Florida


The Migration of Alabama and Muscogee Indians East

Brass Plates of the Tookabatchas

It has been seen that the Indians living in that part of Alabama through which De Soto passed, were the Coosas, inhabiting the territory embraced in the present counties of Benton, Talladega, Coosa, and a portion of Cherokee; the Tallases, living upon the Tallapoosa and its tributary streams; the Mobilians extending from near the present



The Indians of Alabama, Florida, Georgia and Mississippi

A chief addressing his Warriors

The Indians of Alabama, Florida, Georgia and Mississippi were so similar in form, mode of living and general habits, in the time of De Soto and of others who succeeded him in penetrating these wilds, that they will all be treated, on the pages of this chapter, as one people. The color was like that



Biography of Amos Richardson

Amos Richardson, an influential resident of Cornish, was born here, November 27, 1817, son of Amos and Sophia (Cummings) Richardson. He is a descendant of Dr. Amos Richardson, who was a physician of note in Pelham, N.H. Dr. Amos’s son, Joseph, was grandfather of the subject of this sketch. Joseph’s children were: Miriam, Joseph, David,



Biography of Rev. John Vannevar

Rev. John Vannevar, born in South Malden, now Everett, Mass., on June 23, 1857, was the youngest of three children of Aaron B. and Dorothy G. Vannevar, both of whom were born in Amherst, Mass. He lived in the place of his birth until twelve years of age, when the family moved to Summer Street,



Bowman, Wallace R., Sr. – Obituary

Wallace R. Bowman, Sr., 73 years old, 27198 Oak Drive, died Aug. 20, 1988, at the Veterans Administration Hospital, Fort Wayne, Ind. He was born July 19, 1915, in Elkhart County, Ind., a son of Frank A. and Carrie (Lampe) Bowman. On Feb. 4, 1943, he married Marion Schrader in Hot Springs, Ark. She died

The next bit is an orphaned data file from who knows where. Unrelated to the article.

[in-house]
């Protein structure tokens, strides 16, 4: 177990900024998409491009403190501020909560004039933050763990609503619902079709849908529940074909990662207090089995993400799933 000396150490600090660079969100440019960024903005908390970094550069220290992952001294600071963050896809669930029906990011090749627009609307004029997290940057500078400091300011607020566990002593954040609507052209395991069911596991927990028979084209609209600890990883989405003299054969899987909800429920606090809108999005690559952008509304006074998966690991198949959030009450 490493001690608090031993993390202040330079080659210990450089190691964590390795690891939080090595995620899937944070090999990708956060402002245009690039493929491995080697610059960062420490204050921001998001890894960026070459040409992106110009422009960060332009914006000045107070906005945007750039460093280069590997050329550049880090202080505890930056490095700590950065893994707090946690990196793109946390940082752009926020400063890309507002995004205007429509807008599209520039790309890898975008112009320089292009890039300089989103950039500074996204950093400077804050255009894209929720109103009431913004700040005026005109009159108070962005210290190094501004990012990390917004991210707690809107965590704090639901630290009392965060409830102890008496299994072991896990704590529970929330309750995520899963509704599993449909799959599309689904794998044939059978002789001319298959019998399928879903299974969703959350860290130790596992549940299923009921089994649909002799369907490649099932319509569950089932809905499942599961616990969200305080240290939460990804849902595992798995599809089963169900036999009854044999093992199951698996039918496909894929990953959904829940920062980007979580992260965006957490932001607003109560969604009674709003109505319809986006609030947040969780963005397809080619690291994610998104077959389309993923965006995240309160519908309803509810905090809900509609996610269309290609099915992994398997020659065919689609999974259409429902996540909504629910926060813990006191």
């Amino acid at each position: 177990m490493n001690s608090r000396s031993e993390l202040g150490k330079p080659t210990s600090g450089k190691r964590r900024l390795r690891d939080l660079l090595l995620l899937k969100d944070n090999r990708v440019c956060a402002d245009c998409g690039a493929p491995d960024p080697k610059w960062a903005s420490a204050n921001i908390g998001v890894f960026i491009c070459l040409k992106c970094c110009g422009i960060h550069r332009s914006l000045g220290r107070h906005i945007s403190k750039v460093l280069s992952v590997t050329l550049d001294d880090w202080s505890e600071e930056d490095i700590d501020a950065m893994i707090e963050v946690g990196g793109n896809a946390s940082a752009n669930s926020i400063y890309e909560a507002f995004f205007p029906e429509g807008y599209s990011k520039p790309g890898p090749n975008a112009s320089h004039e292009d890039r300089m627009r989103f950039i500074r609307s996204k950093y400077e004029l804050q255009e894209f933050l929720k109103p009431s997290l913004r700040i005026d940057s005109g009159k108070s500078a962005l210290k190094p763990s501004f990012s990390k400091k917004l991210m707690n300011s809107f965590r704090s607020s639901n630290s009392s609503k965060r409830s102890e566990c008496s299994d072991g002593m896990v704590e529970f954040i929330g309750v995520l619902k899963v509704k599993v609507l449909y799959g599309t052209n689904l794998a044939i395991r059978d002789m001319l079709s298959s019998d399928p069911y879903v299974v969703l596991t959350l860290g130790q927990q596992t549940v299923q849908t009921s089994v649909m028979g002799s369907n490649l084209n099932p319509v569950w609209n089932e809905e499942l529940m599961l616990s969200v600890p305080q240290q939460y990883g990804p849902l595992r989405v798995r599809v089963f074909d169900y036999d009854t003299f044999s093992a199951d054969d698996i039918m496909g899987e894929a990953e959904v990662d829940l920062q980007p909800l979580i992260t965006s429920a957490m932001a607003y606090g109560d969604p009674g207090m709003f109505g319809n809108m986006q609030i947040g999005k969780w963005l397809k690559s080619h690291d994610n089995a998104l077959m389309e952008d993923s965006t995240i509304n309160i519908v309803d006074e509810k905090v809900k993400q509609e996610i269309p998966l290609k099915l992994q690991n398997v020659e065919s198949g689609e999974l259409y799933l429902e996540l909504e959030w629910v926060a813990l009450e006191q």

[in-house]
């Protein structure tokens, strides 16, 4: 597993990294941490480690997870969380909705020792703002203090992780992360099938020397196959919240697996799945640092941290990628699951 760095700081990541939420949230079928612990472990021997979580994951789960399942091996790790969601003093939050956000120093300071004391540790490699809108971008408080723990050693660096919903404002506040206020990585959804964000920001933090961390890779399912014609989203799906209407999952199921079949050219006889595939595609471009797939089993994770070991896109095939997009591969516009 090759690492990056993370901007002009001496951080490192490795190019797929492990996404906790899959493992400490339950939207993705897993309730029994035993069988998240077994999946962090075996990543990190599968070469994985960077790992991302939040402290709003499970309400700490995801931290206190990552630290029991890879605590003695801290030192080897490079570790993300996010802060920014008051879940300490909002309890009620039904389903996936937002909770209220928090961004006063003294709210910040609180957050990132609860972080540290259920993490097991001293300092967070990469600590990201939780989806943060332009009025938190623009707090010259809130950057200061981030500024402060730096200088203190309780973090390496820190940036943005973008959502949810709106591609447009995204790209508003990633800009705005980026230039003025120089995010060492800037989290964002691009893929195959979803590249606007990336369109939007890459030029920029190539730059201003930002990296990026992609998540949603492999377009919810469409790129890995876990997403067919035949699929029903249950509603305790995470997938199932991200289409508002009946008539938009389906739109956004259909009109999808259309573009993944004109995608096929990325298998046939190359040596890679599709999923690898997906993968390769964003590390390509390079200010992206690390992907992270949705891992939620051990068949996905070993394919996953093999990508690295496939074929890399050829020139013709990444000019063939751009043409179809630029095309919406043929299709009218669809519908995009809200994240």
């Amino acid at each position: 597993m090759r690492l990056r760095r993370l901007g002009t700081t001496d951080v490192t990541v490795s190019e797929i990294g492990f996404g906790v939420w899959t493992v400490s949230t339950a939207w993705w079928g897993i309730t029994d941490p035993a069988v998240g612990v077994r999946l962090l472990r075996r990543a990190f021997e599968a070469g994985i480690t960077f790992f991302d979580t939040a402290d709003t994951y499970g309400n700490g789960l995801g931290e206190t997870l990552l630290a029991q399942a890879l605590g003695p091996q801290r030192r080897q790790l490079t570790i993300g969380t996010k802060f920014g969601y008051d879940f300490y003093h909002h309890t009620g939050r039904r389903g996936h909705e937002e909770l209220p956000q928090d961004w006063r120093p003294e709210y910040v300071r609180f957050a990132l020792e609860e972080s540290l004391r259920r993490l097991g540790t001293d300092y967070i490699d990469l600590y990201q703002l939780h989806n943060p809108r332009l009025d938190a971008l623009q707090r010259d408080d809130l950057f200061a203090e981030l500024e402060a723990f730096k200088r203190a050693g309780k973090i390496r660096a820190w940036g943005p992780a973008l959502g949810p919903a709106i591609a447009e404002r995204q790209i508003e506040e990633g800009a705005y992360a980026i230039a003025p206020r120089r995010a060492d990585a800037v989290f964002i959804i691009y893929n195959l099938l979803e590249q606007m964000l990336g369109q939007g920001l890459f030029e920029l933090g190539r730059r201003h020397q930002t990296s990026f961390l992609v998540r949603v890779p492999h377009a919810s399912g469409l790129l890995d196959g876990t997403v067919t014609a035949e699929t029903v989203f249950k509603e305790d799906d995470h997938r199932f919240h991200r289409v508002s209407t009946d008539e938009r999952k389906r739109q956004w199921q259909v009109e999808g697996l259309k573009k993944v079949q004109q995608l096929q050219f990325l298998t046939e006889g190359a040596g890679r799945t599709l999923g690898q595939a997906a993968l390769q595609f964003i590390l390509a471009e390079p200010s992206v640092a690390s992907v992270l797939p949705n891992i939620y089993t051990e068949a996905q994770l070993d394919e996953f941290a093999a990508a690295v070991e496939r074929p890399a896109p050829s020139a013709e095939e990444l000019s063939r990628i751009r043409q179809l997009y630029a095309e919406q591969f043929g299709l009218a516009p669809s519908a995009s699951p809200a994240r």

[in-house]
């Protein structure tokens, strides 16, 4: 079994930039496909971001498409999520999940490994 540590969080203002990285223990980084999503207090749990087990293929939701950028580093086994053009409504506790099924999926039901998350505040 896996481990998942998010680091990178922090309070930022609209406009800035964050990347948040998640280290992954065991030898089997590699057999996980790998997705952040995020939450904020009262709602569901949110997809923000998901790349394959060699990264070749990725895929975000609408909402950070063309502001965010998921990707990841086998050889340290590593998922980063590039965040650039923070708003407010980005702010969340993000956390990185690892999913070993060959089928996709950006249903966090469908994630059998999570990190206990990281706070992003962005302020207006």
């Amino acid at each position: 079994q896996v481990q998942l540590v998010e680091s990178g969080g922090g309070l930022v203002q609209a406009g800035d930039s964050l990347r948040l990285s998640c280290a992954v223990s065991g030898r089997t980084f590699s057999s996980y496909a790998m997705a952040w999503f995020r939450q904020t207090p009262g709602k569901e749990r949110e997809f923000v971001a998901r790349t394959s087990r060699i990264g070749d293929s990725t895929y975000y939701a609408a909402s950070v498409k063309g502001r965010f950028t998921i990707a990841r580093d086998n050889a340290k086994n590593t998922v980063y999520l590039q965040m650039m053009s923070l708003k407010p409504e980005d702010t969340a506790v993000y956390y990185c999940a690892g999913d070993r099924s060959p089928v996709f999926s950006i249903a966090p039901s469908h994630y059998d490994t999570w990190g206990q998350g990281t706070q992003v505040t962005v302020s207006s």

The Social Organization of Timucua Indians

Family Organization of Timucuan People

Not much can be gathered from our French informants regarding the social organization of those people, but there is enough to show that they had a class of chiefs to whom great respect was paid, indicating resemblances to the oligarchic system of the Creeks. Ribault says: It is their manner to talk and bargain sitting;



Government of the Timucua Indians

The aristocratic nature of Timucua government is apparent from the statements of the French already referred to as well as from the information regarding their social organization recorded by Pareja. From Pareja’s Catechism it appears that chiefs were allowed to exact tribute and labor from their subjects, and that by way of punishment they sometimes



Burial Customs of Timucua Indians

The following regarding burial customs is from Laudonnière: When a king dieth, they bury him very solemnly, and, upon his grave they set the cup wherein he was wont to drink; and round about the said grave, they stick many arrows, and weep and fast three days together, without ceasing. All the kings which were



Ceremonies and Feasts of Timucua Indians

The skill displayed by these Indians in debate is testified to by Spark.1 Laudonnière and Le Moyne describe at considerable length their method of holding councils. Laudonnière says: They take no enterprise in hand, but first they assemble often times their council together, and they take very good advisement before they grow to a resolution.



War Tactics of Florida Indians

The native institution with which the authorities which we depend upon had most to deal was, not unnaturally, war, and 10 of Le Moyne’s 42 sketches deal with it in one way or another. Some of these do not bring in native customs and need not be referred to, but the remainder give us our



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